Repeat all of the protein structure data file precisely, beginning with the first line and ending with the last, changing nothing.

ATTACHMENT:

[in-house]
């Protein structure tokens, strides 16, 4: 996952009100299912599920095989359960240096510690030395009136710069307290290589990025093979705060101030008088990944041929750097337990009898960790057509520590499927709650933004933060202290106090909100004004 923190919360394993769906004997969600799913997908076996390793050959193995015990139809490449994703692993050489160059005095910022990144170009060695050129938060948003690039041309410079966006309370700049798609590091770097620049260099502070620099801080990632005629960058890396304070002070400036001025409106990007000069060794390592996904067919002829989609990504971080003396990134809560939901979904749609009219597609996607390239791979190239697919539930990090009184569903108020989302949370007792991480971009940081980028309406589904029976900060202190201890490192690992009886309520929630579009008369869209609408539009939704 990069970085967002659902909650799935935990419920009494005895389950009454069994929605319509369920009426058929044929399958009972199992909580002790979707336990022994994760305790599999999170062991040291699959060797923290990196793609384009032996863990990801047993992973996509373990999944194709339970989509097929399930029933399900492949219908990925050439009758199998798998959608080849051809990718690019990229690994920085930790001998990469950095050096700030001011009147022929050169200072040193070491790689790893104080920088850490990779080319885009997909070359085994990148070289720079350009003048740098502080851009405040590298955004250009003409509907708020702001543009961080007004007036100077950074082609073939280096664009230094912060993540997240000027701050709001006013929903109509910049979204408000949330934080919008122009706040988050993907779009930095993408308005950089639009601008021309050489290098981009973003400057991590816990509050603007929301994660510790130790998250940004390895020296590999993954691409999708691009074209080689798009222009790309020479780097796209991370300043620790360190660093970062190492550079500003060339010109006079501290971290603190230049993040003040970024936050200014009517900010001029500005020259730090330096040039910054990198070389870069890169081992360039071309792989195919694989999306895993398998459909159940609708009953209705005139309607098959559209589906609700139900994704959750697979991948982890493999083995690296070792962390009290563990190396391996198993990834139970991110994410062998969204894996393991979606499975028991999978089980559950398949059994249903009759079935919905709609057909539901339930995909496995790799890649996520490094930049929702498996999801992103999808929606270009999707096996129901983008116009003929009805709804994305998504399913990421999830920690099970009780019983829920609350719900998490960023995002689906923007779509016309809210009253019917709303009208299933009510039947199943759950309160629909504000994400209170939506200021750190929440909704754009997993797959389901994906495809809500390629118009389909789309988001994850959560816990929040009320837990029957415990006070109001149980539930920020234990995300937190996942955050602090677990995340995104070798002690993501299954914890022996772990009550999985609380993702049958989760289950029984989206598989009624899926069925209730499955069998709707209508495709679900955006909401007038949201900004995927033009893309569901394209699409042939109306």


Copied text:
[in-house]
């Protein structure tokens, strides 16, 4: 996952009100299912599920095989359960240096510690030395009136710069307290290589990025093979705060101030008088990944041929750097337990009898960790057509520590499927709650933004933060202290106090909100004004 923190919360394993769906004997969600799913997908076996390793050959193995015990139809490449994703692993050489160059005095910022990144170009060695050129938060948003690039041309410079966006309370700049798609590091770097620049260099502070620099801080990632005629960058890396304070002070400036001025409106990007000069060794390592996904067919002829989609990504971080003396990134809560939901979904749609009219597609996607390239791979190239697919539930990090009184569903108020989302949370007792991480971009940081980028309406589904029976900060202190201890490192690992009886309520929630579009008369869209609408539009939704 990069970085967002659902909650799935935990419920009494005895389950009454069994929605319509369920009426058929044929399958009972199992909580002790979707336990022994994760305790599999999170062991040291699959060797923290990196793609384009032996863990990801047993992973996509373990999944194709339970989509097929399930029933399900492949219908990925050439009758199998798998959608080849051809990718690019990229690994920085930790001998990469950095050096700030001011009147022929050169200072040193070491790689790893104080920088850490990779080319885009997909070359085994990148070289720079350009003048740098502080851009405040590298955004250009003409509907708020702001543009961080007004007036100077950074082609073939280096664009230094912060993540997240000027701050709001006013929903109509910049979204408000949330934080919008122009706040988050993907779009930095993408308005950089639009601008021309050489290098981009973003400057991590816990509050603007929301994660510790130790998250940004390895020296590999993954691409999708691009074209080689798009222009790309020479780097796209991370300043620790360190660093970062190492550079500003060339010109006079501290971290603190230049993040003040970024936050200014009517900010001029500005020259730090330096040039910054990198070389870069890169081992360039071309792989195919694989999306895993398998459909159940609708009953209705005139309607098959559209589906609700139900994704959750697979991948982890493999083995690296070792962390009290563990190396391996198993990834139970991110994410062998969204894996393991979606499975028991999978089980559950398949059994249903009759079935919905709609057909539901339930995909496995790799890649996520490094930049929702498996999801992103999808929606270009999707096996129901983008116009003929009805709804994305998504399913990421999830920690099970009780019983829920609350719900998490960023995002689906923007779509016309809210009253019917709303009208299933009510039947199943759950309160629909504000994400209170939506200021750190929440909704754009997993797959389901994906495809809500390629118009389909789309988001994850959560816990929040009320837990029957415990006070109001149980539930920020234990995300937190996942955050602090677990995340995104070798002690993501299954914890022996772990009550999985609380993702049958989760289950029984989206598989009624899926069925209730499955069998709707209508495709679900955006909401007038949201900004995927033009893309569901394209699409042939109306």